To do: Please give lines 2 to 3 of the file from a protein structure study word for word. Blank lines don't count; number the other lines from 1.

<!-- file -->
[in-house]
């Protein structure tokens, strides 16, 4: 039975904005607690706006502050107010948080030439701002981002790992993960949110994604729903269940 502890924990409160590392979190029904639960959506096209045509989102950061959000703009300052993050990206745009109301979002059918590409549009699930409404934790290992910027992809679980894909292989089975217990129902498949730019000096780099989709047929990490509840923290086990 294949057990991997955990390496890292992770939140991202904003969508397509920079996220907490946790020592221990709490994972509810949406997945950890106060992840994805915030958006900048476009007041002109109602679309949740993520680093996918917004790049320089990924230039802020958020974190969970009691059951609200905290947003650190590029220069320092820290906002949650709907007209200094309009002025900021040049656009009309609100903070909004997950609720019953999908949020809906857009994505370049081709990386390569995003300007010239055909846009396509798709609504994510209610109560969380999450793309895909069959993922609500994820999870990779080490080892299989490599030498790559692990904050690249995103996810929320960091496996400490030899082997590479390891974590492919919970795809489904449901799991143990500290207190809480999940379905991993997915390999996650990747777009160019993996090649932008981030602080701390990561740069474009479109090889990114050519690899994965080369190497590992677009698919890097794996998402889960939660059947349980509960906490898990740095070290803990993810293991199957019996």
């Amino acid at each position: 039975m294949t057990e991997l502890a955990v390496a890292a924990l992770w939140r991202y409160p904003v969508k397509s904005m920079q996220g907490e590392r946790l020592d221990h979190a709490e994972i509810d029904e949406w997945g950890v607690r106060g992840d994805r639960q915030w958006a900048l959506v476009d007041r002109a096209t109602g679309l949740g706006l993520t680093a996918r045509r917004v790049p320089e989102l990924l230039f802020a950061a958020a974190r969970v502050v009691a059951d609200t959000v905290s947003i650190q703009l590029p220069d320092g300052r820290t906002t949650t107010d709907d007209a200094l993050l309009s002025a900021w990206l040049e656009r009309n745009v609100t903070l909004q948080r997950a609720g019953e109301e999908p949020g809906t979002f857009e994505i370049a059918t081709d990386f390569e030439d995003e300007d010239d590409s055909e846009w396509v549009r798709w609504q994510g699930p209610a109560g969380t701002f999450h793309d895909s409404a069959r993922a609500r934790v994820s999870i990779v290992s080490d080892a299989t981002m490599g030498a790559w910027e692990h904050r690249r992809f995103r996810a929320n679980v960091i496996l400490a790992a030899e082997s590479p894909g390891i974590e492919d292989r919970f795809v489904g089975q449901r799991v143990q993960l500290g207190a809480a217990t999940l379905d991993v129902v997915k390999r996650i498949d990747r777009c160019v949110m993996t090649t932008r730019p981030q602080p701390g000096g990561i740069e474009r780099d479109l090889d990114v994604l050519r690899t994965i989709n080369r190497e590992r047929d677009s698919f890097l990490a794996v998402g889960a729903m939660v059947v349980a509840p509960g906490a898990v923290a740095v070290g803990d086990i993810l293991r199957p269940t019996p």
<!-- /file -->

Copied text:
């Protein structure tokens, strides 16, 4: 039975904005607690706006502050107010948080030439701002981002790992993960949110994604729903269940 502890924990409160590392979190029904639960959506096209045509989102950061959000703009300052993050990206745009109301979002059918590409549009699930409404934790290992910027992809679980894909292989089975217990129902498949730019000096780099989709047929990490509840923290086990 294949057990991997955990390496890292992770939140991202904003969508397509920079996220907490946790020592221990709490994972509810949406997945950890106060992840994805915030958006900048476009007041002109109602679309949740993520680093996918917004790049320089990924230039802020958020974190969970009691059951609200905290947003650190590029220069320092820290906002949650709907007209200094309009002025900021040049656009009309609100903070909004997950609720019953999908949020809906857009994505370049081709990386390569995003300007010239055909846009396509798709609504994510209610109560969380999450793309895909069959993922609500994820999870990779080490080892299989490599030498790559692990904050690249995103996810929320960091496996400490030899082997590479390891974590492919919970795809489904449901799991143990500290207190809480999940379905991993997915390999996650990747777009160019993996090649932008981030602080701390990561740069474009479109090889990114050519690899994965080369190497590992677009698919890097794996998402889960939660059947349980509960906490898990740095070290803990993810293991199957019996």
């Amino acid at each position: 039975m294949t057990e991997l502890a955990v390496a890292a924990l992770w939140r991202y409160p904003v969508k397509s904005m920079q996220g907490e590392r946790l020592d221990h979190a709490e994972i509810d029904e949406w997945g950890v607690r106060g992840d994805r639960q915030w958006a900048l959506v476009d007041r002109a096209t109602g679309l949740g706006l993520t680093a996918r045509r917004v790049p320089e989102l990924l230039f802020a950061a958020a974190r969970v502050v009691a059951d609200t959000v905290s947003i650190q703009l590029p220069d320092g300052r820290t906002t949650t107010d709907d007209a200094l993050l309009s002025a900021w990206l040049e656009r009309n745009v609100t903070l909004q948080r997950a609720g019953e109301e999908p949020g809906t979002f857009e994505i370049a059918t081709d990386f390569e030439d995003e300007d010239d590409s055909e846009w396509v549009r798709w609504q994510g699930p209610a109560g969380t701002f999450h793309d895909s409404a069959r993922a609500r934790v994820s999870i990779v290992s080490d080892a299989t981002m490599g030498a790559w910027e692990h904050r690249r992809f995103r996810a929320n679980v960091i496996l400490a790992a030899e082997s590479p894909g390891i974590e492919d292989r919970f795809v489904g089975q449901r799991v143990q993960l500290g207190a809480a217990t999940l379905d991993v129902v997915k390999r996650i498949d990747r777009c160019v949110m993996t090649t932008r730019p981030q602080p701390g000096g990561i740069e474009r780099d479109l090889d990114v994604l050519r690899t994965i989709n080369r190497e590992r047929d677009s698919f890097l990490a794996v998402g889960a729903m939660v059947v349980a509840p509960g906490a898990v923290a740095v070290g803990d086990i993810l293991r199957p269940t019996p």